There is no reason why users cannot grow and extend this project organically by using other cloud tools already available. A next logical step can be to gather interest from Ideo members to have a skype or google chat teleconference to take the growing list of these ideas and put them into a logical structure.
What I've noticed is a lot of repitition of the same theme. Those main themes and their variations can be extracted and put onto a cloud-based agile, mind map and project planning tool I often use for project planning called Kerika.
It's free to join and I can make the first draft of the mind map that captures all the information on this Ideo Ebola campaign and cluster them into logical categories.
We can make it open access to anyone who wants to join and contribute.
Right now, in the world, we are seeing a dramatic failure at global governance playing out in many different cases:
1. Climate Change - this lack of leadership has been going on for decades and has now endangered humanity.
2. Middle East - no resolution for decades. ISIL or ISIS is just the latest consequence of decades long failed governmental policy.
3. Ebola - MSF is crying for help and nothing is coming except more talk as indicated in these recent stories:
It's up to the people to step up now and do something.
People can them contribute their ideas in a more organic way not constrained by fixed column format and together, users can create a global mind map that reflects a holistic solution. This can allow us to make a citizen's war-room. Everytime I look at the news all they say is the projections it is getting worse.There is a paucity of information of how it is actually spread. We need to know what is happening on the ground in order to stop it. Why is that information not available? In the age of the internet, you would think there is at least a few computers with internet and email or bloggers from those countries? Why can't we the people, contact the people there ourselves and begin direct dialogue so we hear directly from the horse's mouth what is going on?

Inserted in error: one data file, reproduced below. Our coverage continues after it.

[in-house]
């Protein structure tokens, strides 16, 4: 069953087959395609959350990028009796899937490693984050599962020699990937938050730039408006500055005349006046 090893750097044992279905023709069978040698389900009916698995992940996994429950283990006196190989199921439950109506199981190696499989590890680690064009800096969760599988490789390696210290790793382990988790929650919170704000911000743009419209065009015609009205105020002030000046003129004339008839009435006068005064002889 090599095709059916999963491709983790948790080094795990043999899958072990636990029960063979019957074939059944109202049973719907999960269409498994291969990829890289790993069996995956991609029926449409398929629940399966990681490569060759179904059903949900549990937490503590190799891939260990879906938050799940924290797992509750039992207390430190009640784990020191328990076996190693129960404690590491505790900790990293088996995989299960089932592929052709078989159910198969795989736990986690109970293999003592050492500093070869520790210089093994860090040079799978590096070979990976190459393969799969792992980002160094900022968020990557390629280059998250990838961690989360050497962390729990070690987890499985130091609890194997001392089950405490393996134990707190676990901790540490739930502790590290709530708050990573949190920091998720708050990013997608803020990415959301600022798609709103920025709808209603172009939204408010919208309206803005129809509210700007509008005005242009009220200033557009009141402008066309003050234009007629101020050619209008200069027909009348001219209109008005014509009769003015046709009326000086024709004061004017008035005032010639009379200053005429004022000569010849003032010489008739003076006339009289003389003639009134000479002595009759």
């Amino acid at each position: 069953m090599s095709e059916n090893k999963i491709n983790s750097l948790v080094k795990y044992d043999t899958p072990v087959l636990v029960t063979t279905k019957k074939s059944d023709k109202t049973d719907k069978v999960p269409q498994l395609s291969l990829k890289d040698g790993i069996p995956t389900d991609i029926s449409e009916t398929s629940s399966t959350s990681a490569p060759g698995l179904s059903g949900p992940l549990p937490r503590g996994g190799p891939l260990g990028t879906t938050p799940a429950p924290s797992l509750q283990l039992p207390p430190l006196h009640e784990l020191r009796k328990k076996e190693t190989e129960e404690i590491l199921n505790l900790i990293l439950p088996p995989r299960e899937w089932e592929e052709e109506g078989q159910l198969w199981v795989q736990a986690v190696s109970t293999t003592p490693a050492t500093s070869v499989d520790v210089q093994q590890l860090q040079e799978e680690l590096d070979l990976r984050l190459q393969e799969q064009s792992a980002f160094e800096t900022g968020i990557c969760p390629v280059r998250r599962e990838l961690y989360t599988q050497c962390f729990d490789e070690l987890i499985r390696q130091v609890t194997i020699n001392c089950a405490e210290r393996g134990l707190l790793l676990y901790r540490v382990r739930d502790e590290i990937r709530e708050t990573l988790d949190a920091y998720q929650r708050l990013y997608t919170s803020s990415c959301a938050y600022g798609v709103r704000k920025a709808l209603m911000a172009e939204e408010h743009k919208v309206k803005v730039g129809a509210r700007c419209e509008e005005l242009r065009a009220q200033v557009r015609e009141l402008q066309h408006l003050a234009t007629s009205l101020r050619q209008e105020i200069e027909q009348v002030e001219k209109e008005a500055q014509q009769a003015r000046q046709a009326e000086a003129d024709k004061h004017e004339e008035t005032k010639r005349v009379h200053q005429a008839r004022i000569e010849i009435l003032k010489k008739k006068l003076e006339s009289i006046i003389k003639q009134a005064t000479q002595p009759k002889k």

My vision is: why wait for sponsors to do something? We can also do it ourselves. Let's turn these great ideas into real action. Brice de le Vingne, director of operations Medecins Sans Frontieres, the leading medical charity that has been at the forefront in the fight against Ebola in West Africa referring to governments and international organizations said: "They are deploying as we speak, but we still don't see the results on the field," he said. "The speed of the deployment is still lower than the speed of the epidemic, and that is problematic."
A recent Guardian story:
reveals what many have suspected, that economic interest likely delayed the right actions. There was a critical breakdown within WHO itself with the Guinean branch not informing head office of the seriousness of the situation. It took aggresive action from frontline agency Medecins Sans Frontieres to finally reveal to WHO head office what was happening. This gives us yet another reason why a citizen's movement operating synergistically in parallel has value. It's difficult to put trust in authorities when there is economic and poltical interest at stake in a crisis as serious as Ebola.
This is where agile citizen's movements can contribute with little time dealy. We can devise an action plan, bring in community stakeholders, set milestones and see if we can hit them. At the very least we can have an action plan we can turn over to the project sponsors that will already give them a planning leg up.
We should definitely invite people who have been on the ground and also speak to people from those countries to give us insight into the culture and what daily life is like, etc...
Anyone who is interested can just comment on this post. Power to us, the people.